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Stephen Boyd (1928-1977)

  1. Stuart Whitman, The Story of Ruth, 1959.   Surprisingly, instead of cashing in on his Ben-Hur triumph, Fox tested its own contract player as Boaz - with potential Ruths: Diane Baker, Susan Kohner and Millie Perkins. Whitman also had a Fox contract.   And much good it did him.

  2. Yves Montand, Let's Make Love, 1960.   He was among the guys rejecting  Marilyn Monroe:  Yul Brynner, Cary Grant, Charlton Heston, Rock Hudson,  Gregory Peck, James Stewart.

  3. Sean Connery, Dr No, 1962.
  4. Richard Burton, Cleopatra, 1962.
  5. Paul Newman, Lady L, 1965.   Sophia Loren's first choice for her anarchist lover  after making The Fall  of the Roman Empire together. But Newman owed MGM  a movie - and this was the less painful on offer.
  6. Richard Harris, The Heroes of Telemark, 1965.    One Irishman is as good as another. Not quite. Boyd was the only one with the Oscar -  and to have worked as a commissionaire outside a London cinema owned by the film's producers: the Rank Organisation.
  7. Sean Connery, Thunderball, 1965.
  8. Dean Martin, The Sons of Katie Elder, 1965.  A slow-moving mess of a Western. John Wayne used an oxygen tank while still recovering from cancer surgery - losing one lung and two ribs -  four months earlier. And his siblings were of ridiculous age-spans. Michael Anderson was the youngest Elder - 36 years Wayne’s junior.  Meaning he was born when Katie Elder was in her late 70s!   This was not Boyd’s best year!
  9. James Coburn, A High Wind In  Jamaica, 1965.   One of several properties James Mason picked up with the power of his new actor-producer-director contract at Fox.

  10. Christopher  Plummer,  Triple Cross, 1966.    An early, '64 choice for bank robber turned war hero Eddie Chapman - made by  Bondsmith Terence  Young,  who had considered Boyd for 007 and whose cast had a Bond chorus line: Claudine Auger, Gert Fröbe, Anthony Dawson.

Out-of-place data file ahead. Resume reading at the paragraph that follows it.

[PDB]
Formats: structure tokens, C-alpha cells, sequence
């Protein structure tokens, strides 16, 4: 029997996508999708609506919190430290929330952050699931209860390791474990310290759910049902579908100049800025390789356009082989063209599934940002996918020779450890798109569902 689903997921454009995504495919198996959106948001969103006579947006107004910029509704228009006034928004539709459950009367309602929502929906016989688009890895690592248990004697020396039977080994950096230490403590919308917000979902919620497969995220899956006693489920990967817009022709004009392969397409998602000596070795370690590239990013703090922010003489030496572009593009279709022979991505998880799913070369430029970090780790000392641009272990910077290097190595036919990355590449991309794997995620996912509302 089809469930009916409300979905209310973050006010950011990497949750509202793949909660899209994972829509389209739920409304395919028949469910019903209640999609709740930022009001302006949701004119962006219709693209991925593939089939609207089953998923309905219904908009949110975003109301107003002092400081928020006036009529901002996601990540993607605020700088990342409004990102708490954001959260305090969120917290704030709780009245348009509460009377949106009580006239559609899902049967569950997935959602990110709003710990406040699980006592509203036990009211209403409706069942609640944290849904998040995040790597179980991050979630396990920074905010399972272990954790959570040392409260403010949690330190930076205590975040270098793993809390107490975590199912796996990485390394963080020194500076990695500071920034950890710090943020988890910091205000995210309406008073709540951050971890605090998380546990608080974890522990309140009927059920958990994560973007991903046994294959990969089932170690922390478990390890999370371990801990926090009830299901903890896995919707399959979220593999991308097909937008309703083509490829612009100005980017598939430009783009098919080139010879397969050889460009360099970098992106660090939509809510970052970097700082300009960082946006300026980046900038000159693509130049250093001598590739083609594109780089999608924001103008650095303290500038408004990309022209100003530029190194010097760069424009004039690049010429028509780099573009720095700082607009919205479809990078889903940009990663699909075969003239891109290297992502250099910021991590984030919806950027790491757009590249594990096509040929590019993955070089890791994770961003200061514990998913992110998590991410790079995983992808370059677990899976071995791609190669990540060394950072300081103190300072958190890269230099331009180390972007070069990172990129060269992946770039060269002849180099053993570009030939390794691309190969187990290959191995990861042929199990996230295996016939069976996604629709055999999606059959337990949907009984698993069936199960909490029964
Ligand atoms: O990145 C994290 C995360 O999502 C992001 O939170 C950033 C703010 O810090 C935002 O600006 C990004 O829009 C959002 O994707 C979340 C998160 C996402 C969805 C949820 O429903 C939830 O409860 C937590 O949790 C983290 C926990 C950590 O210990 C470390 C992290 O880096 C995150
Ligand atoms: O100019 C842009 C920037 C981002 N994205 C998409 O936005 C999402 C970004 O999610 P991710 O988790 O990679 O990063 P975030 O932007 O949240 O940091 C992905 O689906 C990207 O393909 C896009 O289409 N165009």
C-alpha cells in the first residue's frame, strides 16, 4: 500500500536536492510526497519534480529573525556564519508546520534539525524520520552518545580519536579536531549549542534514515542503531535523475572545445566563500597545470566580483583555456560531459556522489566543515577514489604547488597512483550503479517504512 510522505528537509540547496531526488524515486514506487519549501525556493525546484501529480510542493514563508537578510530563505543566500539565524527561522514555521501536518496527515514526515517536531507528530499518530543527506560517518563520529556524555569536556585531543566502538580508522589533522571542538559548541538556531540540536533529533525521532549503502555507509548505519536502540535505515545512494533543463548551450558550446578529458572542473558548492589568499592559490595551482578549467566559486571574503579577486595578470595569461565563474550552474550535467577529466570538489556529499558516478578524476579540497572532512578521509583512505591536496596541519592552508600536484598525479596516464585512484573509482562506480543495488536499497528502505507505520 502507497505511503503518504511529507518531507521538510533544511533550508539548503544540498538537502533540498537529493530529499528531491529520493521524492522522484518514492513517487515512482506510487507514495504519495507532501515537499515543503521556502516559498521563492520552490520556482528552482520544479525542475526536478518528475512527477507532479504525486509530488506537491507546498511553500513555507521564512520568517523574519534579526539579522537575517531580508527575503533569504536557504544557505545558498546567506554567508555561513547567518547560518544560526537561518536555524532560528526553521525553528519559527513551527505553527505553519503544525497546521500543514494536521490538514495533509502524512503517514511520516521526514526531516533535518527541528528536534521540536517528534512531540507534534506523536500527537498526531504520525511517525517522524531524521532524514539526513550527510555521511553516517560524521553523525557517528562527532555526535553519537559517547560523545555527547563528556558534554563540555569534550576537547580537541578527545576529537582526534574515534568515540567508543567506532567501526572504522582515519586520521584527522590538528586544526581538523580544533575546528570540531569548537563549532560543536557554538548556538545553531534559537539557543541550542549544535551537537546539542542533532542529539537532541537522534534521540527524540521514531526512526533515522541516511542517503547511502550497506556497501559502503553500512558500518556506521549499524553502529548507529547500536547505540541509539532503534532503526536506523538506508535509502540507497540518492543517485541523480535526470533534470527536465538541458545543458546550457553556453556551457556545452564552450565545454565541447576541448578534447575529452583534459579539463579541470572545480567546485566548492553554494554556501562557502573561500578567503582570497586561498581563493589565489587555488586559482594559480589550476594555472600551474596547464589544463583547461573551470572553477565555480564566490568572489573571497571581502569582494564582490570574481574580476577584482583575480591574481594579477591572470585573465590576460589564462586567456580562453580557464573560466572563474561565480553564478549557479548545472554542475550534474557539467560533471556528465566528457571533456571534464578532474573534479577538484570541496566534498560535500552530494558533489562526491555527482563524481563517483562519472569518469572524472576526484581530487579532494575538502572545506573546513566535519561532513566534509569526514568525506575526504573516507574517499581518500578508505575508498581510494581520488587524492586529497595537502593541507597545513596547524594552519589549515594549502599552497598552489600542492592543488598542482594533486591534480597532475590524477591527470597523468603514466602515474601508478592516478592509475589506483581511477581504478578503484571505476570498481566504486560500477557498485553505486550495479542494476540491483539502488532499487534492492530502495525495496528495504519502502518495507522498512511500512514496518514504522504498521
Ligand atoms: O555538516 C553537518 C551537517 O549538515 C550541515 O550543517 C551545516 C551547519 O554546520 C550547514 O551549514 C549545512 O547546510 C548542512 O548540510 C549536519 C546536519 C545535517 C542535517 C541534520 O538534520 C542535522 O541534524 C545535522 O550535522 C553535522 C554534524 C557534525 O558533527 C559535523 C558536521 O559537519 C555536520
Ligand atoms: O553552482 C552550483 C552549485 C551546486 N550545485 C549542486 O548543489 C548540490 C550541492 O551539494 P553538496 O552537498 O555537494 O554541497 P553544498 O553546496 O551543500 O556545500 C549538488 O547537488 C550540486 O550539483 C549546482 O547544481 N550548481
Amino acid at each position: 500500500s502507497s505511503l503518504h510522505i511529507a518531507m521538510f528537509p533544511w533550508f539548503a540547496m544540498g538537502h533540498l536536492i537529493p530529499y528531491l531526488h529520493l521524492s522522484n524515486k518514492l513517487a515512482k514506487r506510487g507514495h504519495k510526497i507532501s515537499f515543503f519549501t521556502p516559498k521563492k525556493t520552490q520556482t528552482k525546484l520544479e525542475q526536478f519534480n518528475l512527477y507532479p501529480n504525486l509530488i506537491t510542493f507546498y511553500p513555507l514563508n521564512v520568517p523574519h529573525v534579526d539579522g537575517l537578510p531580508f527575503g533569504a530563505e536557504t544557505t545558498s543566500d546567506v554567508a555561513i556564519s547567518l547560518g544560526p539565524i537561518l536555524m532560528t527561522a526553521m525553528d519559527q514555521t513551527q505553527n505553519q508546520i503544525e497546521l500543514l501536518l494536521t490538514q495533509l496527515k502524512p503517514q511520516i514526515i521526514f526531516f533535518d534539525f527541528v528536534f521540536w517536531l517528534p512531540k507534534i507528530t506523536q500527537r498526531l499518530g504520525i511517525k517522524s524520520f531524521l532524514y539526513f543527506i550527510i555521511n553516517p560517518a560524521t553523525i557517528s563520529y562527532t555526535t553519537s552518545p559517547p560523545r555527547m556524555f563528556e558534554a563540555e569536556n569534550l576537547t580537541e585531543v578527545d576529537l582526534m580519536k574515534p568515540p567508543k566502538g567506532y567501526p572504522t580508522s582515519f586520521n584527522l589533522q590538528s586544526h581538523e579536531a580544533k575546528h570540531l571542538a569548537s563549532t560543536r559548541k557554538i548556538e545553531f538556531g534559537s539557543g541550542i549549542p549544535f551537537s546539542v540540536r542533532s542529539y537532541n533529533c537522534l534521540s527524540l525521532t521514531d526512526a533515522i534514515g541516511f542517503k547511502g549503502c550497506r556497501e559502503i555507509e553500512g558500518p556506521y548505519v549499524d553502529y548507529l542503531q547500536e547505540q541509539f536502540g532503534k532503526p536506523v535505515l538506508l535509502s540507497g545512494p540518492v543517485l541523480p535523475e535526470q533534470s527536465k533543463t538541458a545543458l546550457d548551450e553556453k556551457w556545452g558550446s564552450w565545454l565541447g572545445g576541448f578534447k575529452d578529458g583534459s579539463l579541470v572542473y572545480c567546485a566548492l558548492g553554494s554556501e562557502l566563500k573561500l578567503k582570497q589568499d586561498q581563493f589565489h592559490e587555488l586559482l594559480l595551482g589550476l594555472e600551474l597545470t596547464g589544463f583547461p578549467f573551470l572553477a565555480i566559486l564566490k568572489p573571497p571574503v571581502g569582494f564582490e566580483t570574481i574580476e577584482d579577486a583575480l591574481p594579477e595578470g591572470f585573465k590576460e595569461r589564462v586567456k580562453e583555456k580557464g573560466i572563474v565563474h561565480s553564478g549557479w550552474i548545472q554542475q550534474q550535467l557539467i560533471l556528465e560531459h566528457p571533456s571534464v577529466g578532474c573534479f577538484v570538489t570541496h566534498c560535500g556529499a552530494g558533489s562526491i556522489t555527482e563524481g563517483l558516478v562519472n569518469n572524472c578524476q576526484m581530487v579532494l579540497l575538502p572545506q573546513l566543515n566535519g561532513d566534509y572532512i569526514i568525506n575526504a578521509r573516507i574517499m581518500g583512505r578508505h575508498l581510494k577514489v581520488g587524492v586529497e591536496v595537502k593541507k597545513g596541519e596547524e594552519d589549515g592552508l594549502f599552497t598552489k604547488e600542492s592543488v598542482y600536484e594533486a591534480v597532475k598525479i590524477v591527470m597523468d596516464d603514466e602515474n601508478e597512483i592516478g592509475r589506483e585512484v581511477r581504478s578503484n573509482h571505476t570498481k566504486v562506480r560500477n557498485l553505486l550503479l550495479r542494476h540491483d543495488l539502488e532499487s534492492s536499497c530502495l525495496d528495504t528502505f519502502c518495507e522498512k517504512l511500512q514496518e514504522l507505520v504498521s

11. Sean Connery, Shalako 1968.     When Henry Fonda bowed out, producer  Euan Lloyd wen to Boyd, a friend of leading lady, Brigitte Bardot. He passed on the lead role. “I prefer supporting roles.” That's how he won his Ben-Hur Oscar and why he accepted such a dullard Western.
  12. Vince Edwarads,  Hammerhead, 1967.   Last minute change of the American Bond wannabe, tackling a Bond villain wannabe, Peter Vaughan.
  13. Richard Harris,Cromwell, 1970.   One Irishman is as good as another - the sequel.
  14. Yul Brynner, Catlow, 1971.    Boyd and UK producer Euan Lloyd planned three Louis L’Amour Westerns together.Allegedly, Boyd let this second one go (enter: Brynner as the Irish-born outlaw!) when his pal, Brigitte Bardot, refused to jointhe party. (Well, she’d been here before- a girl’s part that was no part at all - in the first Lloyd-Boyd-L’Amour package, Shalako, 1968).
  15. Leonard Nimoy, Catlow, 1971.    Boyd then agreed to help out by playing the villain - and backed off when Nimoy become available.
  16. Robert Shaw,The Sting,1973.   Richard Boone refused with a fortnight to go and when George Roy Hill favoured Boyd, his producer Michael Phillips (backed by his partners Tony Bill and Julia Phillips) went on his knees to beg Hill “to go for greatness” - and brandished a list of better British names.Forgetting that scenarist David Ward'sprototype had been...Lee Van Cleef!
  17. Jack Watson, The Wild Geese, 1978.   Due to be the third Boyd-Lloyd collaboration.“He wanted to play the sergeant major in his strong Belfast accent - as hard as steel. He gave a perfect reading for [director] Andrew MacLaglen and we agreed. Four weeks later he dropped dead on the golf course.”


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